Getting a last-minute reservation at one of these restaurants can require a force of nature. In my case, a nearby forest fire has funnelled smoke into the valley, causing a couple of diners to cancel their reservations at Terroir (www.kleinezalze.co.za), an alfresco restaurant in the Kleine Zalze vineyard.

Fortunately, by the time of my 6.30pm dinner reservation, the wind has turned, allowing me to enjoy a wonderful meal beneath ancient oak trees, with a view of the verdant valley, blue skies and mountain peaks.

Terroir is known for its slow cooked, intensely flavoured and modern takes on traditional dishes which capitalise on the freshest local produce, such as my starter of cured and smoked trout with horseradish cream, asparagus and green apple.

My three-course meal with a bottle of wine proves to be the priciest of the trip, but at less than $200 for two people, it is a steal compared with what a Top 10 Singapore restaurant may charge.

Even if you cannot secure a reservation at one of these restaurants, there is plenty to enjoy in the Cape Winelands. I book a full-day wine tour through The Table Bay Hotel (R3,400 for two guests). Its drivers are also knowledgeable tour guides, well versed in the history, culture, food and wine of the region.

My guide for the day is Mr Nabeel Sayed, who was born in Cape Town. As we drive the 45 minutes from the hotel to the Stellenbosch region, he gives me a detailed account of the area's natural and colonial history, his background - though he looks North Indian, he is of mixed Turkish, Burmese and Indonesian descent - and his experiences of apartheid.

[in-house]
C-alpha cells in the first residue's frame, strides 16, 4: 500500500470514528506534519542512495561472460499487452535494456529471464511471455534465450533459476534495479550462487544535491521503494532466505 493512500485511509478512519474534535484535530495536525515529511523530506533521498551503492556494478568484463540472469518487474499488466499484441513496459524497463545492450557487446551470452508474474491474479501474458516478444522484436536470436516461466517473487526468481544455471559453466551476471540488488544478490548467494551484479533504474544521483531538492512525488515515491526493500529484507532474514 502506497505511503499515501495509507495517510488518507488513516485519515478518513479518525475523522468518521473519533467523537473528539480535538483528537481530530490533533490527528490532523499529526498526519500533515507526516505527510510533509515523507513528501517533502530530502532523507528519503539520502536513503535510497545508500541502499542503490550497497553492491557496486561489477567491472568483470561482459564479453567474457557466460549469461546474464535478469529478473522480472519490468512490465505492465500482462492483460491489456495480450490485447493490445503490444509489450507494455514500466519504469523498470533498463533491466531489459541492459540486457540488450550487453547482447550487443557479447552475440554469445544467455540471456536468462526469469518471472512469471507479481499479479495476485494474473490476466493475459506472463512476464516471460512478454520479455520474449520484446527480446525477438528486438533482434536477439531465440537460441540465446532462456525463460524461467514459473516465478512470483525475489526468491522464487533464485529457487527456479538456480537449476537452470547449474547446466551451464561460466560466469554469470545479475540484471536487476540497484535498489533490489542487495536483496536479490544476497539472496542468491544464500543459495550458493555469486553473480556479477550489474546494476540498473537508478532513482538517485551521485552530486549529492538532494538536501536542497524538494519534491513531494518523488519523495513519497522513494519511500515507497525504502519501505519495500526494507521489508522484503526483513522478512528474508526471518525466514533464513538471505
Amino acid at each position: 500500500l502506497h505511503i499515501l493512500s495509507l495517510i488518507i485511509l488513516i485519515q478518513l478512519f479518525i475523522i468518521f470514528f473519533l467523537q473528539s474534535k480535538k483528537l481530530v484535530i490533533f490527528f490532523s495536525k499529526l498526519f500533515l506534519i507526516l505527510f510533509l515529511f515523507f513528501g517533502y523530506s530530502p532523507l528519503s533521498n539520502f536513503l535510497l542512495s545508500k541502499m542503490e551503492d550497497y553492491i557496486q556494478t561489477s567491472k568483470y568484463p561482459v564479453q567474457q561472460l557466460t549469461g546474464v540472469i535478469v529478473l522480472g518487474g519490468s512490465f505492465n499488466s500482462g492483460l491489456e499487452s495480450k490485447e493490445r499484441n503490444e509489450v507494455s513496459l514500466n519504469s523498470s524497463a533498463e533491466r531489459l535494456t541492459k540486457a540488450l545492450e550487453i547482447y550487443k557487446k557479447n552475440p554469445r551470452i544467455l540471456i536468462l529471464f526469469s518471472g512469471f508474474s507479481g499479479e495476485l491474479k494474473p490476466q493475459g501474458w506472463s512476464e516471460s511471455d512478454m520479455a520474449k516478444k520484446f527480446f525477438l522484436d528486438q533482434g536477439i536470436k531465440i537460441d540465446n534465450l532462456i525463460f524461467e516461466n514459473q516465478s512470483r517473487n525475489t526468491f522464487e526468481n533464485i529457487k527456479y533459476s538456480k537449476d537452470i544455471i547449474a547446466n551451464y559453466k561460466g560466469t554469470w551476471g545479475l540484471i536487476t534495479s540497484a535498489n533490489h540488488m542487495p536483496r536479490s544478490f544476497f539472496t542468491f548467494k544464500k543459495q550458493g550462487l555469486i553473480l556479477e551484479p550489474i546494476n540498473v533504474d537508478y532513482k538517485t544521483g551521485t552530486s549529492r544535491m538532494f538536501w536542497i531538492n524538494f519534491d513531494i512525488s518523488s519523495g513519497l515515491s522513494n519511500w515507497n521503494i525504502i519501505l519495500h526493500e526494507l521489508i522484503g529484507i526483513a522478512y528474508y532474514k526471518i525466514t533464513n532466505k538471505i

Our first stop in the Stellenbosch region is Vrede en Lust (www.vnl.co.za), one of the oldest wine farms, circa 1688. These days, it is best known for its award-winning wines and chief winemaker Susan Erasmus, who won the 2007 Woman Winemaker of the Year. It costs R25 for a tasting of six wines, roughly the astonishingly low rate for tastings at most vineyards in the region.

Down the road is Solms Delta (www.solms-delta.co.za), a wine farm with more than 300 years of history, now owned and run by Mr Mark Solms, a renowned neuroscientist.

The farm produces the full-flavoured flagship Africana, made with Shiraz vines desiccated on the vine. Wines are also available for tasting at the vineyard's Fyndraai Restaurant, which blends the European, Asian and African cuisines of the cape in one menu - though anyone wishing to sample true Cape Malay cuisine should head to Bo-Kaap, the brightly coloured township at the base of Signal Hill.

This is home to the Cape Malay minority group, descendants of the predominantly Indonesian and South Indian people who were brought to South Africa as slaves by the Dutch.

With time for one last stop, we drive back toward Cape Town to Constantia, the oldest wine region in South Africa. White grapes thrive there and produce spectacular sauvignon blancs thanks to the cold ocean air which blows over the mountain - warm in the morning, cool in the evening - and the sunlight.

We make our way to Groot Constantia, the oldest vineyard in South Africa, which opened in 1685. Its most famous wine is The Grand Constance, a blend of white and red Muscat grapes and a favourite of Napoleon Bonaparte. The vineyard also offers cellar tour and wine tasting.

I take a walk to see the grapes, which are full and dark on the vine, ready for a harvest. The sun is beginning to set behind Table Mountain. It is hard to reconcile the natural splendour with the oppression which haunted the land, though now I understand why generations have refused to leave it.

vlydia@sph.com.sg

The writer's trip was sponsored by Sun International and Singapore Airlines.

  • A version of this story first appeared in the June 2015 issue of The Life e-magazine in The Straits Times Star E-books app, with the headline "Hunting with a view".